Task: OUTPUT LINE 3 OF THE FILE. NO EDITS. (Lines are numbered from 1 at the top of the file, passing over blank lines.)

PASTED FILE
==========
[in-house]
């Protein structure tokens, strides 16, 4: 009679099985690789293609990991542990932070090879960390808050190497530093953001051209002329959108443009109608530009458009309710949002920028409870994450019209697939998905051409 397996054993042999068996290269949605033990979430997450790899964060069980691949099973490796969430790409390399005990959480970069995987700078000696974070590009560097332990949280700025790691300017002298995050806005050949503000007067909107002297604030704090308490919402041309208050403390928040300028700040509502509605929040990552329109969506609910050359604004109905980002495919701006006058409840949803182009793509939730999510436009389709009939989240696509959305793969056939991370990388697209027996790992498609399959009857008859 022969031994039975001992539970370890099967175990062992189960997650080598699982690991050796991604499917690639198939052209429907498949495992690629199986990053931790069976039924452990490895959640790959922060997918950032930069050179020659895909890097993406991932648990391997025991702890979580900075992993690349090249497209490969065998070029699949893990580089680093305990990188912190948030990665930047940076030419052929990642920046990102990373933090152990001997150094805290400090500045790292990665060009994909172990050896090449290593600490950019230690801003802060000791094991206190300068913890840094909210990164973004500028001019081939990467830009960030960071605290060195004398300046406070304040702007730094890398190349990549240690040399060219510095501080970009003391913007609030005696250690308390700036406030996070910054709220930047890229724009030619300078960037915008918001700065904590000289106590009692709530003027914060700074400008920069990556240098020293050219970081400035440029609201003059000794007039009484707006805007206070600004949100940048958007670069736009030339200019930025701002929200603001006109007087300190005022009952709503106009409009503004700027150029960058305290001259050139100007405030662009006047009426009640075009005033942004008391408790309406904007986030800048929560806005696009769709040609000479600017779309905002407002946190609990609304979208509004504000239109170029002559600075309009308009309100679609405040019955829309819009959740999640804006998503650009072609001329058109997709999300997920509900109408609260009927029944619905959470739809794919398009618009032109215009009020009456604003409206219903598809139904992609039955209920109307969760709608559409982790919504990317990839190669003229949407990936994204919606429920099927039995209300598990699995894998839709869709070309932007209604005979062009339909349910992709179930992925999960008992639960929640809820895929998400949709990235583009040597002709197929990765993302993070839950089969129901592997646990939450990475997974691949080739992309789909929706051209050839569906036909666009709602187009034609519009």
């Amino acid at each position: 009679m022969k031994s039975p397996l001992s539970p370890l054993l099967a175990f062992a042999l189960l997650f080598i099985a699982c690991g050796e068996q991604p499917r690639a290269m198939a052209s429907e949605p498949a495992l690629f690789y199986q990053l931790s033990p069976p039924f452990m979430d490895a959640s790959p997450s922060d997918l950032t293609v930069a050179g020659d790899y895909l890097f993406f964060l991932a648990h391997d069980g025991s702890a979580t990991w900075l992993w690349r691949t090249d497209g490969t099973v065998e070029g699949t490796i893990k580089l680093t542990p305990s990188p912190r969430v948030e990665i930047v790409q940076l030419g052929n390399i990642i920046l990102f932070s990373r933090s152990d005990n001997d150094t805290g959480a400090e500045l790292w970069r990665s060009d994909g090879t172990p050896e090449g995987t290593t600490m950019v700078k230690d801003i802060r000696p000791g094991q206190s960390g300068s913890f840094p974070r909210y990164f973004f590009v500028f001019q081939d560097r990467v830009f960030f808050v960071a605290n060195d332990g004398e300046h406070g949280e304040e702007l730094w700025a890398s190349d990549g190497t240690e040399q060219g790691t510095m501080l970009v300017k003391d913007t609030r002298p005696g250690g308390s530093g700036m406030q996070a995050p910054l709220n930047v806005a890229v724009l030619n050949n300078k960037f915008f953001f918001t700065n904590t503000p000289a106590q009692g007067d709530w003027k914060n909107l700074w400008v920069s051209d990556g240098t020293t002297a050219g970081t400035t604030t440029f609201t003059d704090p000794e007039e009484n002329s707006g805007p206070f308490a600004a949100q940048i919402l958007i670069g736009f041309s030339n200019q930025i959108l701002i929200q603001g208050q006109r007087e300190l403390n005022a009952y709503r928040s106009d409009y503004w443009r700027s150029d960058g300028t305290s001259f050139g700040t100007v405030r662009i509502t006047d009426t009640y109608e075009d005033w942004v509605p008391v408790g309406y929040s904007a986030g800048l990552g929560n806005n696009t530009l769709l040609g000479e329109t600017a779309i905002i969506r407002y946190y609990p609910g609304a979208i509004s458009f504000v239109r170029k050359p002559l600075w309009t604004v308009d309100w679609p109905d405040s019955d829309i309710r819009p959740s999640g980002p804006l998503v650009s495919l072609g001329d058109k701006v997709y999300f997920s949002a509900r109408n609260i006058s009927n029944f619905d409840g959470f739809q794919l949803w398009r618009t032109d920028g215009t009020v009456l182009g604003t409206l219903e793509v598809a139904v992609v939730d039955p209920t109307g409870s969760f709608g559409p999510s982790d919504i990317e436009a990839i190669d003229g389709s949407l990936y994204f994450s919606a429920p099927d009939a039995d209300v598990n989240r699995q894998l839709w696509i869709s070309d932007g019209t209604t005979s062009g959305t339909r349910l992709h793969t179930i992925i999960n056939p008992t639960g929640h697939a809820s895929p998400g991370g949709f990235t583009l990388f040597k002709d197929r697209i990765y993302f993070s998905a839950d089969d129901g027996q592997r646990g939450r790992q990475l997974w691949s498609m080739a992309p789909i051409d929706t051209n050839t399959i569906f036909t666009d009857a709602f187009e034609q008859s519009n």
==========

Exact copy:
């Amino acid at each position: 009679m022969k031994s039975p397996l001992s539970p370890l054993l099967a175990f062992a042999l189960l997650f080598i099985a699982c690991g050796e068996q991604p499917r690639a290269m198939a052209s429907e949605p498949a495992l690629f690789y199986q990053l931790s033990p069976p039924f452990m979430d490895a959640s790959p997450s922060d997918l950032t293609v930069a050179g020659d790899y895909l890097f993406f964060l991932a648990h391997d069980g025991s702890a979580t990991w900075l992993w690349r691949t090249d497209g490969t099973v065998e070029g699949t490796i893990k580089l680093t542990p305990s990188p912190r969430v948030e990665i930047v790409q940076l030419g052929n390399i990642i920046l990102f932070s990373r933090s152990d005990n001997d150094t805290g959480a400090e500045l790292w970069r990665s060009d994909g090879t172990p050896e090449g995987t290593t600490m950019v700078k230690d801003i802060r000696p000791g094991q206190s960390g300068s913890f840094p974070r909210y990164f973004f590009v500028f001019q081939d560097r990467v830009f960030f808050v960071a605290n060195d332990g004398e300046h406070g949280e304040e702007l730094w700025a890398s190349d990549g190497t240690e040399q060219g790691t510095m501080l970009v300017k003391d913007t609030r002298p005696g250690g308390s530093g700036m406030q996070a995050p910054l709220n930047v806005a890229v724009l030619n050949n300078k960037f915008f953001f918001t700065n904590t503000p000289a106590q009692g007067d709530w003027k914060n909107l700074w400008v920069s051209d990556g240098t020293t002297a050219g970081t400035t604030t440029f609201t003059d704090p000794e007039e009484n002329s707006g805007p206070f308490a600004a949100q940048i919402l958007i670069g736009f041309s030339n200019q930025i959108l701002i929200q603001g208050q006109r007087e300190l403390n005022a009952y709503r928040s106009d409009y503004w443009r700027s150029d960058g300028t305290s001259f050139g700040t100007v405030r662009i509502t006047d009426t009640y109608e075009d005033w942004v509605p008391v408790g309406y929040s904007a986030g800048l990552g929560n806005n696009t530009l769709l040609g000479e329109t600017a779309i905002i969506r407002y946190y609990p609910g609304a979208i509004s458009f504000v239109r170029k050359p002559l600075w309009t604004v308009d309100w679609p109905d405040s019955d829309i309710r819009p959740s999640g980002p804006l998503v650009s495919l072609g001329d058109k701006v997709y999300f997920s949002a509900r109408n609260i006058s009927n029944f619905d409840g959470f739809q794919l949803w398009r618009t032109d920028g215009t009020v009456l182009g604003t409206l219903e793509v598809a139904v992609v939730d039955p209920t109307g409870s969760f709608g559409p999510s982790d919504i990317e436009a990839i190669d003229g389709s949407l990936y994204f994450s919606a429920p099927d009939a039995d209300v598990n989240r699995q894998l839709w696509i869709s070309d932007g019209t209604t005979s062009g959305t339909r349910l992709h793969t179930i992925i999960n056939p008992t639960g929640h697939a809820s895929p998400g991370g949709f990235t583009l990388f040597k002709d197929r697209i990765y993302f993070s998905a839950d089969d129901g027996q592997r646990g939450r790992q990475l997974w691949s498609m080739a992309p789909i051409d929706t051209n050839t399959i569906f036909t666009d009857a709602f187009e034609q008859s519009n």